• The Tea Party Express announced Tuesday in an email that Sen. Mike Lee, R-Utah, will deliver the group’s response to the president’s State of the Union address next week. The Republican Party hasn’t chosen who will make their response speech, though that hasn’t stopped Politico from rounding up 10 possible candidates.
  • The Supreme Court hears arguments Tuesday in a copyright infringement case over film classic “Raging Bull.” The court also hears a case about union organizing for taxpayer-funded home-care workers.
  • President Barack Obama made meals for the homeless at DC Central Kitchen on Monday to commemorate Martin Luther King Jr. day and the national day of service.
  • The AP’s Tom Beaumont looks at the state of the GOP’s rebranding strategy one year after the Republican National Committee released an “autopsy” of the 2012 election.
  • The Washington Post’s Reid Wilson traveled to Iowa, where he found a fight for the soul of the Republican Party led by Gov. Terry Brandstad.
  • Oklahoma GOP Rep. James Lankford announced Monday he would seek the U.S. Senate seat currently held by Tom Coburn, who said last week that he planned to step down at the end of the year. The Hill’s Alexandra Jaffe looks at two potential candidates who could challenge Lankford for the GOP nomination.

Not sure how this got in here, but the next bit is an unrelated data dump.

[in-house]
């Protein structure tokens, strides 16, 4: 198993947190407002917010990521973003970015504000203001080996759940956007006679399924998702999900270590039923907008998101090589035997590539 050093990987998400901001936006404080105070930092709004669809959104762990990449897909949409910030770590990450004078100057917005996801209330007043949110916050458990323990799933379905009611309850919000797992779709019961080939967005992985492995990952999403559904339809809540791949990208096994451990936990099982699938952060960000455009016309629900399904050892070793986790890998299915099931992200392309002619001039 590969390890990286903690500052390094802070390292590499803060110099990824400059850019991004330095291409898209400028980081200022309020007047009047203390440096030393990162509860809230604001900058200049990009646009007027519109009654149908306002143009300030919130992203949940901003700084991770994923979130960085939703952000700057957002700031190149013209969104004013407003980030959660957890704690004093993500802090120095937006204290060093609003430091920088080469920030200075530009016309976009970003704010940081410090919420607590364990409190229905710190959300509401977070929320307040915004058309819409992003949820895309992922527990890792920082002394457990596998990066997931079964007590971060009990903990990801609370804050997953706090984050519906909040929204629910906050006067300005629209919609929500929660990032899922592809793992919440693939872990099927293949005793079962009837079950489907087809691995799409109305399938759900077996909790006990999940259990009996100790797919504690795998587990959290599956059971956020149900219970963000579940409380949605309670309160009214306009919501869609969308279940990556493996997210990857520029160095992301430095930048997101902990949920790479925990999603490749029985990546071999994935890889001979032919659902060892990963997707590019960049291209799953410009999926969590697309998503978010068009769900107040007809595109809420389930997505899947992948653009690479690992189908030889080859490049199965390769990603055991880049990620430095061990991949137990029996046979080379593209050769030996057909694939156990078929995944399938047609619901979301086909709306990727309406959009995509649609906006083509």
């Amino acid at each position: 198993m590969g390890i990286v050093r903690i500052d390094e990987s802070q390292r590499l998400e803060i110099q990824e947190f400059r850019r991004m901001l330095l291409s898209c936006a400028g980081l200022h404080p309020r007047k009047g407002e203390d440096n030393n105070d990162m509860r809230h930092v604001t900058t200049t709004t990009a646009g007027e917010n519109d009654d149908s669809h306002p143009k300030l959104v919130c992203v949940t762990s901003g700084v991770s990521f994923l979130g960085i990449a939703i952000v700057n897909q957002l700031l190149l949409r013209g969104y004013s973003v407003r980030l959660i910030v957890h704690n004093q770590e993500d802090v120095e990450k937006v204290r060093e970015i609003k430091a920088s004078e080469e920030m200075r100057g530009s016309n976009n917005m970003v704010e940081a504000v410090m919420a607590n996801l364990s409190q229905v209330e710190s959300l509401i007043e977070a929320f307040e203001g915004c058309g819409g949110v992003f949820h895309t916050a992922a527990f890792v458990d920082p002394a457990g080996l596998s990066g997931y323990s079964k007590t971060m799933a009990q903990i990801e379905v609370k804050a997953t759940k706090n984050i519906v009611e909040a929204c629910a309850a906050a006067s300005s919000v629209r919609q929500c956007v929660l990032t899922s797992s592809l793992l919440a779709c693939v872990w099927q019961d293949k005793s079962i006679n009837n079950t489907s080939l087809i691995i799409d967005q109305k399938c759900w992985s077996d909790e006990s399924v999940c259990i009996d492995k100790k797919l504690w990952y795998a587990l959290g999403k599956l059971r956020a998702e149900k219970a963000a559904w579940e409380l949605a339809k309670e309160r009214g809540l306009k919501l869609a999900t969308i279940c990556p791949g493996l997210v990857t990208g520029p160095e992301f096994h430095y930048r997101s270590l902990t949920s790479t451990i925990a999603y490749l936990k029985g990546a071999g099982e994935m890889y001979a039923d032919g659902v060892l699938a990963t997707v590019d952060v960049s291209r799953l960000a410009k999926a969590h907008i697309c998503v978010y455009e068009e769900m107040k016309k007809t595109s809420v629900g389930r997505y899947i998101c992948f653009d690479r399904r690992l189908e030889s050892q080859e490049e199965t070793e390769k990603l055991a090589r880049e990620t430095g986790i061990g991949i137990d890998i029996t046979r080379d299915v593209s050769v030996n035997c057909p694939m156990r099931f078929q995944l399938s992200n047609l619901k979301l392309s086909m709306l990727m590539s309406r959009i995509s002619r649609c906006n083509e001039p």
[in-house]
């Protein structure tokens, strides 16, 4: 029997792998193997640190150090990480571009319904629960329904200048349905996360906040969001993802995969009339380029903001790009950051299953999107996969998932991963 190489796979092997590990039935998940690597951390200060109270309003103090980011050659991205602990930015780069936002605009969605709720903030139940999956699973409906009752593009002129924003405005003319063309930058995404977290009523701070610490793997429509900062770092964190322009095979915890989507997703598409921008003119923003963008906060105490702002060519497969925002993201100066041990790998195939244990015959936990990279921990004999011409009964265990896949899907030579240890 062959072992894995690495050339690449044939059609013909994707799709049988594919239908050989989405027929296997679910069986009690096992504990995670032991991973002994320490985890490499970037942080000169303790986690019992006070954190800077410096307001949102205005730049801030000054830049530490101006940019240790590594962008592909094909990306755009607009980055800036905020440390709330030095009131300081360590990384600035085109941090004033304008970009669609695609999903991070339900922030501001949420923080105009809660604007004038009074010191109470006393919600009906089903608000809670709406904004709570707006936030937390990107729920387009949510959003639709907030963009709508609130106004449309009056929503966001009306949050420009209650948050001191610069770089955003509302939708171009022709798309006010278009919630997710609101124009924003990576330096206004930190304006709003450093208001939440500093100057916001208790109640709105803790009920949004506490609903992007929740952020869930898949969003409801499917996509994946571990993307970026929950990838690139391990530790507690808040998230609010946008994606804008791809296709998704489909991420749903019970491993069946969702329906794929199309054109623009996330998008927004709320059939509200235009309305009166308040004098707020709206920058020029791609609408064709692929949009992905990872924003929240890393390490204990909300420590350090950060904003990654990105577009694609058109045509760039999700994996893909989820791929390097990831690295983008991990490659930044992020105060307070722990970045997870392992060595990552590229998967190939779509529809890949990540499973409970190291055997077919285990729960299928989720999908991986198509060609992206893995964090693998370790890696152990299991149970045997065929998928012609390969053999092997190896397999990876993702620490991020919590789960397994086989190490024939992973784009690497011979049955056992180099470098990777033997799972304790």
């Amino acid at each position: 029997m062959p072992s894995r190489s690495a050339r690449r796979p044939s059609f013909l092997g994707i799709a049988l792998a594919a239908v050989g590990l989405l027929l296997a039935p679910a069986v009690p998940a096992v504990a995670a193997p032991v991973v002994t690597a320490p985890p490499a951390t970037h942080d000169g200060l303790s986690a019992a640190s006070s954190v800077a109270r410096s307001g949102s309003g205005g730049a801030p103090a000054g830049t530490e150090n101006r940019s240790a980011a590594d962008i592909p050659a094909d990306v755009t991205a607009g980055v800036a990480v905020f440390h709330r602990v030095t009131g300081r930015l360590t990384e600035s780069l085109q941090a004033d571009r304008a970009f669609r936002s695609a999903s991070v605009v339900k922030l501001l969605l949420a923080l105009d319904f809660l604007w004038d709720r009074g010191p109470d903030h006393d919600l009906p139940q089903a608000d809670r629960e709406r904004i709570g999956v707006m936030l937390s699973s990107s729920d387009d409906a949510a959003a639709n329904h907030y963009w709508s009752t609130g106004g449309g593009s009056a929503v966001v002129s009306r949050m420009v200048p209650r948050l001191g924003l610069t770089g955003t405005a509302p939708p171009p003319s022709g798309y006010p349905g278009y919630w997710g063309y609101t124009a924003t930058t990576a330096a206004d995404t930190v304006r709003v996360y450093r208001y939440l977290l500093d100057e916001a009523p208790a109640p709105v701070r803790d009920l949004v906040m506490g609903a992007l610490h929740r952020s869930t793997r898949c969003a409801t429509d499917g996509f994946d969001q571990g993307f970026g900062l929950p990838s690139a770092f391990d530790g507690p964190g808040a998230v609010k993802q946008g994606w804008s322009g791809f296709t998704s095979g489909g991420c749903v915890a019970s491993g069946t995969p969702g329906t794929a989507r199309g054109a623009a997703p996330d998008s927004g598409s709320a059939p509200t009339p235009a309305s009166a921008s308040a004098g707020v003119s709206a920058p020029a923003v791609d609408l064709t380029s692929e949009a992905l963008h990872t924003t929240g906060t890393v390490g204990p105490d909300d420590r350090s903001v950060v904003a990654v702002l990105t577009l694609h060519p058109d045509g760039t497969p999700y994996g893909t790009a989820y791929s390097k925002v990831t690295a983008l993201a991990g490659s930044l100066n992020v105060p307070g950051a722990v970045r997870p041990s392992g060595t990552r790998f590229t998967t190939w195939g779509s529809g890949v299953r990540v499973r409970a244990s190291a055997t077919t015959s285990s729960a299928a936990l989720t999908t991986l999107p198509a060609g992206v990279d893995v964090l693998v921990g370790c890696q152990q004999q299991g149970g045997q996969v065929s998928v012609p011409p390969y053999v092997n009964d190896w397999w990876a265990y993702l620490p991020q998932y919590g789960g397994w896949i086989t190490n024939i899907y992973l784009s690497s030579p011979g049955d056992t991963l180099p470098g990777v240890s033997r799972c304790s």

• It’s the Club for Growth versus … dentists? Endorsing his tea party challenger, the Club has named Idaho Rep. Mike Simpson, a close ally of Speaker Boehner’s, its first target of 2014. The American Dental Association, National Journal’s Shane Goldmacher reports, isn’t about to stand by and let one of their own be defeated.
  • The House GOP’s retreat at the end of the month will feature an open session on an immigration policy rewrite. The document Speaker John Boehner circulates ahead of time is expected to address the legal status of undocumented immigrants, which GOP leaders have so far been afraid to touch.
  • David Remnick of the New Yorker profiled Mr. Obama and considered the president’s second-term legacy in a long piece based on hours of exclusive interviews at the White House and aboard Air Force One.
  • Mr. Obama will meet with Pope Francis during a trip to the Netherlands, Belgium and Italy in late March, the White House announced Tuesday.
  • A Pennsylvania judge has ruled unconstitutional the state’s requirement that voters show a photo ID at the polls. The requirement had not yet been enforced.